December 23, 2006 at 7:21 pm | Posted in Arabs, Globalization, History, Islam, Middle East, Oil & Gas | Leave a comment








Percy Zachariah Cox

20 November 1864
20 February 1937

In a historical sense this is the man responsible for today’s Gulf crisis. Sir Percy Cox was the British High Commissioner in Baghdad after World War I who in 1922 drew the lines in the sand establishing for the first time national borders between Jordan, Iraq, Kuwait, and Saudi Arabia. And in each of these new states the British helped set up and consolidate ruling monarchies through which British banks, commercial firms, and petroleum companies could obtain monopolies.

Sir Percy Zachariah Cox (20 November
186420 February 1937) was a British administrator and diplomat in the British Mandate of Iraq. He was born in Herongate, Essex, England and died in Melchbourne, Bedfordshire, England.
He established the Iraqi army and constitution. He replaced Sir Arnold Wilson as the British Civil Commissioner in Baghdad in 1920. In 1902, he was adviser to the Sultan of Oman.
Nickname: ‘Coccus’ He replaced Sir Charles Marling as Minister at Tehran from the Indian Political Service and wrote the Anglo-Persian Agreement of 1919.

He established the Iraqi army and created the individual state of Kuwait. Kuwait was an autonomous caza within the Ottoman Empire which was setup in the Anglo-Ottoman Convention of 1913.


J. Townsend, Some reflections on the life and career of Sir Percy Cox, G.C.M.G., G.C.I.E., K.C.S.I., Asian Affairs, Volume 24, Number 3, Number 3/November 1993, pp. 259-272(14)Comment:  Percy Cox & The Contemporary Gulf Crisis:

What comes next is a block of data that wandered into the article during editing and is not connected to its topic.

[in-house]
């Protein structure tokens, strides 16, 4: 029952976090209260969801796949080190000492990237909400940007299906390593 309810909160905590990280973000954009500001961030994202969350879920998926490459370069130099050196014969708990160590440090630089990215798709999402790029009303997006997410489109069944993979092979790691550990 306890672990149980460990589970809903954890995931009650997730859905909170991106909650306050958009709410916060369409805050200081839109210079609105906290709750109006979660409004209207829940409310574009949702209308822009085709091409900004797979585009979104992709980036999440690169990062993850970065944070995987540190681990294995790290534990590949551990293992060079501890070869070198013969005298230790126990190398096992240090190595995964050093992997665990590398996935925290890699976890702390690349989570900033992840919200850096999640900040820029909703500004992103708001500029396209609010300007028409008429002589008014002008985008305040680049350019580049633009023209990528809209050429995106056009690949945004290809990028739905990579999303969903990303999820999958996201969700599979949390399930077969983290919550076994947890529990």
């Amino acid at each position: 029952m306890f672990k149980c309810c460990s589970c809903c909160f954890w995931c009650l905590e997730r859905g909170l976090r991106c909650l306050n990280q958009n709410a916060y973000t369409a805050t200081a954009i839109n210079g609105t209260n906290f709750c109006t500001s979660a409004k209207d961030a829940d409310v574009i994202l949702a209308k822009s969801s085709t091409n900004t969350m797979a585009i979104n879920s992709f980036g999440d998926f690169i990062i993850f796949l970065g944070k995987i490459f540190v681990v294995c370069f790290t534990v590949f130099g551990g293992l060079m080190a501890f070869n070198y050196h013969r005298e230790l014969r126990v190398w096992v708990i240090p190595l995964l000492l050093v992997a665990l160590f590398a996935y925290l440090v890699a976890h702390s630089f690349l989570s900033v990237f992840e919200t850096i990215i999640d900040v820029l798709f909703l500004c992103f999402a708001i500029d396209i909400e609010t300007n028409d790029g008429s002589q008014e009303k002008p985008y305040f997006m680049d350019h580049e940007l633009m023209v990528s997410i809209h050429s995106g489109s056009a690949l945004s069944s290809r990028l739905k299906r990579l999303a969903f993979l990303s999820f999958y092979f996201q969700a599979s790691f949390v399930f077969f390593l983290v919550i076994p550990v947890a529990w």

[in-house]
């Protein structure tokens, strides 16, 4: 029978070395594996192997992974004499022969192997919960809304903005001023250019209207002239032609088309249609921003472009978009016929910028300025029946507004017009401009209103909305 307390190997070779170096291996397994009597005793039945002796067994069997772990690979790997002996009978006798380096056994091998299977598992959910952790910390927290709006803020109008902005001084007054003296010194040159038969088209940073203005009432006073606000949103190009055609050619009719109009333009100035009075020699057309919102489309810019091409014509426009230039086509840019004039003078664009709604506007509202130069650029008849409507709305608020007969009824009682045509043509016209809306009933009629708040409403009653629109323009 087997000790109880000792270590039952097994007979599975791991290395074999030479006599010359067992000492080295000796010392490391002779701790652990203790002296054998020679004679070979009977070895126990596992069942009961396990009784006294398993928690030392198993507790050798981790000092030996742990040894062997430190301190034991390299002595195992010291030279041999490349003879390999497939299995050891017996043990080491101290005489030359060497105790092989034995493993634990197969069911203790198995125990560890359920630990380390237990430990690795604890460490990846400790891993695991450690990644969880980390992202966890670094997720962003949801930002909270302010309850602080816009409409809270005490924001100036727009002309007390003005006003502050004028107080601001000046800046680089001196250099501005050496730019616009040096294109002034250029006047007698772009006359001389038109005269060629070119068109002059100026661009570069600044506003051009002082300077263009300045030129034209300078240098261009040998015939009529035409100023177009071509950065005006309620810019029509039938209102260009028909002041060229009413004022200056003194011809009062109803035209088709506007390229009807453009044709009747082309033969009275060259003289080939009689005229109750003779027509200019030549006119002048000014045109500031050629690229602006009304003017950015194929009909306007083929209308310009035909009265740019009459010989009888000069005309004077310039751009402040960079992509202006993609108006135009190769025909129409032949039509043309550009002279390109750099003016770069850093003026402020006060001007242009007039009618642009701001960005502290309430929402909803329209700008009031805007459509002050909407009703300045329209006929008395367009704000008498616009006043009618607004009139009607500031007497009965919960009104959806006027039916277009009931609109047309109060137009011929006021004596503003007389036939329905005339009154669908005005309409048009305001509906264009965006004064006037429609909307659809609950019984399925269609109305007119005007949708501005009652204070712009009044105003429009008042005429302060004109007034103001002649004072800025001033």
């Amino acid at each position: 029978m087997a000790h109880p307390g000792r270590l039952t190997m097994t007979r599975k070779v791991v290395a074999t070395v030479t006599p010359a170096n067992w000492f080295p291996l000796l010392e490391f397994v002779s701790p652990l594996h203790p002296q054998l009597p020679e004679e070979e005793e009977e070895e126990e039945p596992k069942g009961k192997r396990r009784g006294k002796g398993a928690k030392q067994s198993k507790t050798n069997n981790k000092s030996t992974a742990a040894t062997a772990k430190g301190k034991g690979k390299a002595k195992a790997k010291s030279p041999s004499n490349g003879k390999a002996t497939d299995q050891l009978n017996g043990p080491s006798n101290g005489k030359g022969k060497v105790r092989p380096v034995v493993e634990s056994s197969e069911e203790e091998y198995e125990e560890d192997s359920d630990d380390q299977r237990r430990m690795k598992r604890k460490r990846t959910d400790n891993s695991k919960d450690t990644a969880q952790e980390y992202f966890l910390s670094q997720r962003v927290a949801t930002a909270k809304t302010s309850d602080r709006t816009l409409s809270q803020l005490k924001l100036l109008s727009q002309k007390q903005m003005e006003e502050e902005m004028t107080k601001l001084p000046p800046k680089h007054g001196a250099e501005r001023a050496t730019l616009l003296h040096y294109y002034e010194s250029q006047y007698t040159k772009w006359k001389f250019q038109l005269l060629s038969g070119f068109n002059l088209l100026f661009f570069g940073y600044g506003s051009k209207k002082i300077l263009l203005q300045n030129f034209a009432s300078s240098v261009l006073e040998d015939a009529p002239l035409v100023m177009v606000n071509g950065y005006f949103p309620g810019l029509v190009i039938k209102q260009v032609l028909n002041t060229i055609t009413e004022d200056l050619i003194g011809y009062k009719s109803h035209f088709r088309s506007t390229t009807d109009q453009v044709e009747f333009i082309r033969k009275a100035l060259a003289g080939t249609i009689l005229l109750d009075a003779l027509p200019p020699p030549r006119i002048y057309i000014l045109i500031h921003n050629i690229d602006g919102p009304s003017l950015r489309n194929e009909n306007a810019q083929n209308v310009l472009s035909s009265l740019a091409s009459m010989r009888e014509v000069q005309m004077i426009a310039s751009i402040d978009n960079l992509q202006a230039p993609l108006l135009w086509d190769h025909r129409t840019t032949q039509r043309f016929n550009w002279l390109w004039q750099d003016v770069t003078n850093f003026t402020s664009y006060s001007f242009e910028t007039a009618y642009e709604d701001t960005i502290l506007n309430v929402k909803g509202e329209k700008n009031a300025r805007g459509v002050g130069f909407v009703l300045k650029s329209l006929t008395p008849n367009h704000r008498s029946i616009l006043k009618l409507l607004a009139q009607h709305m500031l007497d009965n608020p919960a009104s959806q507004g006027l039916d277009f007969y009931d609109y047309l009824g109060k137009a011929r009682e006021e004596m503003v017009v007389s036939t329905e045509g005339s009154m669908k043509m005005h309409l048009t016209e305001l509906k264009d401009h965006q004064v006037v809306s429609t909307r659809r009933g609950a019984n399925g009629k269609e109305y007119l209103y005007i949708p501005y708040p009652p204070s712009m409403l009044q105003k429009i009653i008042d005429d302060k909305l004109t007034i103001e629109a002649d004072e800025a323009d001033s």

First, a quick review of what brought on this crisis.Does the name Cox bring anything special to mind? Sir Percy Cox?

In a historical sense this is the man responsible for today’s Gulf crisis. Sir Percy Cox was the British High Commissioner in Baghdad after World War I who in 1922 drew the lines in the sand establishing for the first time national borders between Jordan, Iraq, Kuwait, and Saudi Arabia. And in each of these new states the British helped set up and consolidate ruling monarchies through which British banks, commercial firms, and petroleum companies could obtain monopolies. Kuwait, however, had for centuries belonged to the Basra province of the Ottoman Empire. Iraq and the Iraqis never recognized Sir Percy’s borders. He had drawn those lines, as historians have confirmed, in order deliberately to deprive Iraq of a viable seaport on the Persian Gulf. The British wanted no threat from Iraq to their dominance of the Gulf where they had converted no less than ten sheikdoms, including Kuwait, into colonies. The divide-and-rule principle, so well-practised in this country since the beginning. In 1958 the British-installed monarchy in Iraq was overthrown in a military coup. Three years later, in 1961, Britain granted independence to Kuwait, and the Iraqi military government massed troops on the Kuwaiti border threatening to take the territory by force. Immediately the British dispatched troops, and Iraq backed down, still refusing to recognize the border. Similar Iraqi threats occurred in 1973 and 1976.